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International Journal of Inflammation
Volume 2014 (2014), Article ID 509707, 14 pages
http://dx.doi.org/10.1155/2014/509707
Review Article

Vasospasm in Cerebral Inflammation

Luton and Dunstable University Hospital NHS Foundation Trust, Lewsey Road, Luton LU4ODZ, UK

Received 13 September 2014; Accepted 8 December 2014; Published 29 December 2014

Academic Editor: Jean-Marc Cavaillon

Copyright © 2014 Michael Eisenhut. This is an open access article distributed under the Creative Commons Attribution License, which permits unrestricted use, distribution, and reproduction in any medium, provided the original work is properly cited.

Abstract

All forms of cerebral inflammation as found in bacterial meningitis, cerebral malaria, brain injury, and subarachnoid haemorrhage have been associated with vasospasm of cerebral arteries and arterioles. Vasospasm has been associated with permanent neurological deficits and death in subarachnoid haemorrhage and bacterial meningitis. Increased levels of interleukin-1 may be involved in vasospasm through calcium dependent and independent activation of the myosin light chain kinase and release of the vasoconstrictor endothelin-1. Another key factor in the pathogenesis of cerebral arterial vasospasm may be the reduced bioavailability of the vasodilator nitric oxide. Therapeutic trials in vasospasm related to inflammation in subarachnoid haemorrhage in humans showed a reduction of vasospasm through calcium antagonists, endothelin receptor antagonists, statins, and plasminogen activators. Combination of therapeutic modalities addressing calcium dependent and independent vasospasm, the underlying inflammation, and depletion of nitric oxide simultaneously merit further study in all conditions with cerebral inflammation in double blind randomised placebo controlled trials. Auxiliary treatment with these agents may be able to reduce ischemic brain injury associated with neurological deficits and increased mortality.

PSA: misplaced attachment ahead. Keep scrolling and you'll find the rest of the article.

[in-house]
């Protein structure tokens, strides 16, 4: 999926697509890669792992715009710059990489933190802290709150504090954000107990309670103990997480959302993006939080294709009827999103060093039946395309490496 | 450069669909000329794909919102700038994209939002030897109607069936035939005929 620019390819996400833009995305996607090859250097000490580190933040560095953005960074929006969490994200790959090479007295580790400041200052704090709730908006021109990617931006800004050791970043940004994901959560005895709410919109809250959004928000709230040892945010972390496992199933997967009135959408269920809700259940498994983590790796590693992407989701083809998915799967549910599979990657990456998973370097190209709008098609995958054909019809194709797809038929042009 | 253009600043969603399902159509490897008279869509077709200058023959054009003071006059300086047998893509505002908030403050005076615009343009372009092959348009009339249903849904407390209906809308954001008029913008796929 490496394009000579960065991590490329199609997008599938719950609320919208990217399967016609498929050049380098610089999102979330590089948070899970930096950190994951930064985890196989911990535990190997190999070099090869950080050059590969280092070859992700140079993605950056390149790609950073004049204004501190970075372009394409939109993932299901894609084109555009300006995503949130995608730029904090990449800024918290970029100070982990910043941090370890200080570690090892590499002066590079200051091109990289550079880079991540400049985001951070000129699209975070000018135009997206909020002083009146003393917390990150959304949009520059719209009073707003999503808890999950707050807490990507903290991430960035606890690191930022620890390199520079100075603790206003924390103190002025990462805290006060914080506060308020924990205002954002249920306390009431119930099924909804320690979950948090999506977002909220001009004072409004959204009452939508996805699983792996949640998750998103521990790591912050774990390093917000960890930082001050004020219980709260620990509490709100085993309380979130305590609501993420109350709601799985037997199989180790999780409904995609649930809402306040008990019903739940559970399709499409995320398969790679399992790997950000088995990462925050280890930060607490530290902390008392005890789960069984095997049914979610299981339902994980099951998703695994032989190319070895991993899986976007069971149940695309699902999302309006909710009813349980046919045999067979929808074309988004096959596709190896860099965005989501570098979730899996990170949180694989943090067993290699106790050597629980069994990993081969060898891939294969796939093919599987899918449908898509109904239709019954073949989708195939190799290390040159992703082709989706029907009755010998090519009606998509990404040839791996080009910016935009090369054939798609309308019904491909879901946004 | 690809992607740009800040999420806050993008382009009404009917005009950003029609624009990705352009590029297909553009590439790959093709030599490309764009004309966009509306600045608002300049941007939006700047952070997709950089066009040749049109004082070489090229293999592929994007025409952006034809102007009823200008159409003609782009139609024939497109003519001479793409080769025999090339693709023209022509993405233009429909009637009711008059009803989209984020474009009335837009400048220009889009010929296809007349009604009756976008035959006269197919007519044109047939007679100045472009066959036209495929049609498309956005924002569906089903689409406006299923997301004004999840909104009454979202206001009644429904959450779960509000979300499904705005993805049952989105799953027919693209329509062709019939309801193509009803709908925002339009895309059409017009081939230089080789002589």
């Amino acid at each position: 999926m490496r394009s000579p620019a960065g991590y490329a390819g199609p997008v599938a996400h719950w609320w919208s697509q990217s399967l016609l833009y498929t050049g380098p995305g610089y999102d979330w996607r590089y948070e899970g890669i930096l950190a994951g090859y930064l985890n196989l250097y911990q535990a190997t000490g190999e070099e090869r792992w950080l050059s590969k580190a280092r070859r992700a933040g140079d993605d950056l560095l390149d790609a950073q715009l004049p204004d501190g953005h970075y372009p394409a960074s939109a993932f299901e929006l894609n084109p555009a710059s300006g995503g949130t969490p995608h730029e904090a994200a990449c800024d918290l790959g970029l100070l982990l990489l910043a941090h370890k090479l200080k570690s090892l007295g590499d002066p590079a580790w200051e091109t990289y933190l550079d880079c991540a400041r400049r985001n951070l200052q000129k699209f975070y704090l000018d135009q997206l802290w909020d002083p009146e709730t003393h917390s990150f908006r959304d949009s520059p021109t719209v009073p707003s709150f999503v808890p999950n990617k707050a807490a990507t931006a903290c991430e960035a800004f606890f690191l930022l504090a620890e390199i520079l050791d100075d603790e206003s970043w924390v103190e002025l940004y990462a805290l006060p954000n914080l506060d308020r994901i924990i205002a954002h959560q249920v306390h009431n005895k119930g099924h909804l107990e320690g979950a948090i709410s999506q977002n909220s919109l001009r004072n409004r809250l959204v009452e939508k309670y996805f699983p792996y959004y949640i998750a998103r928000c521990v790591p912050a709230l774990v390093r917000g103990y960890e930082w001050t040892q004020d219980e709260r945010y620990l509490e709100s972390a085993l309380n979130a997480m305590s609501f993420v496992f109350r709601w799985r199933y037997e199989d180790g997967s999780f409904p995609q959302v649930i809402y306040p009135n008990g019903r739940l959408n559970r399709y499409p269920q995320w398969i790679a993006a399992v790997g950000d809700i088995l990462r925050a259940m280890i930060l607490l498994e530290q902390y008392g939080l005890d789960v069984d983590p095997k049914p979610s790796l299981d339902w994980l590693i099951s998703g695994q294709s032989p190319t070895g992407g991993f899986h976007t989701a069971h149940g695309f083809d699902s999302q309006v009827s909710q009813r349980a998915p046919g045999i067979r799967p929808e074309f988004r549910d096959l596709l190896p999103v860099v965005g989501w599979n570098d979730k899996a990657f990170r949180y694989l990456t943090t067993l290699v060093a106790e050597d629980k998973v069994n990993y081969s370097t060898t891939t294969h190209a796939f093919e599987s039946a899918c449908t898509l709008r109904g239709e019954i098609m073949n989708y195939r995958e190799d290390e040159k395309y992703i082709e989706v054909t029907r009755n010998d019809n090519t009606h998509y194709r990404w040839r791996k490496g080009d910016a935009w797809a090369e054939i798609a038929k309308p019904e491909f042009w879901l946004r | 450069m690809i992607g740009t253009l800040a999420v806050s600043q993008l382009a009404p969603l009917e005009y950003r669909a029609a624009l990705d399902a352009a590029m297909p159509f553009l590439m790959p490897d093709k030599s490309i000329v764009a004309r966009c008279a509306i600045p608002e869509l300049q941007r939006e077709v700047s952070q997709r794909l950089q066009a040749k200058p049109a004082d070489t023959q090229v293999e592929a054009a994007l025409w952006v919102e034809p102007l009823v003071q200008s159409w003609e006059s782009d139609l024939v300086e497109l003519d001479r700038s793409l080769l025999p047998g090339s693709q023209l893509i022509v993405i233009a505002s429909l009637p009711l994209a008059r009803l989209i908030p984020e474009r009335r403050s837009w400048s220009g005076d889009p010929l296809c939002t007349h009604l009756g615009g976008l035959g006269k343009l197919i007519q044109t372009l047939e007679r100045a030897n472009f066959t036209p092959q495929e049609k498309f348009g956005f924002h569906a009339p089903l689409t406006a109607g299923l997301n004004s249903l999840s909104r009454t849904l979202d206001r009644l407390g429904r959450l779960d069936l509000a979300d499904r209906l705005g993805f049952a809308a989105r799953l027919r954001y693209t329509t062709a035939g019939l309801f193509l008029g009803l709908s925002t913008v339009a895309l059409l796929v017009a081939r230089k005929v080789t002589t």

1. Introduction

Cerebral vasospasm has been defined as “the reversible reduction in calibre of the lumen of a conducting artery in the subarachnoid space” [1]. The reduction in calibre refers to the appearance of cerebral arteries on an angiograph. Small diameter cerebral arteries play important roles in the autoregulation of cerebral blood flow, matching local blood supply in the brain to neuronal activity. Although angiography, which can assess arteries >1 mm in diameter, has long been the standard to diagnose vasospasm, constriction of smaller cerebral arteries may also contribute to ischaemia and remain undetectable by angiography. Lindegaard developed blood velocity measurements using the noninvasive method of transcranial Doppler ultrasound for definition of cerebral vasospasm [2]. An inverse relation between vessel diameter on angiography and cerebral blood flow velocity (CBFV) on transcranial Doppler sonography has been found and there is considerable evidence that these alterations reflect changes in calibre of the insonated vessels as a result of transient or persistent narrowing. A ratio of >3 in middle cerebral artery flow to extracranial internal carotid artery flow was found to be diagnostic of vasospasm [3]. Transcranial Doppler ultrasound was determined in a meta-analysis as being approximately 67% sensitive for middle cerebral artery spasm and 42% sensitive for anterior cerebral artery spasm [4]. If severe enough vasospasm can lead to cessation of distal blood flow and if present for a sufficient duration and extent it can cause cerebral infarction. Positron emission tomographic studies showed that ischemic deficits from vasospasm were associated with regions of reduced blood flow [5]. None of the methods mentioned may however yield features of vasospasm if this affects transiently precapillary sphincters only.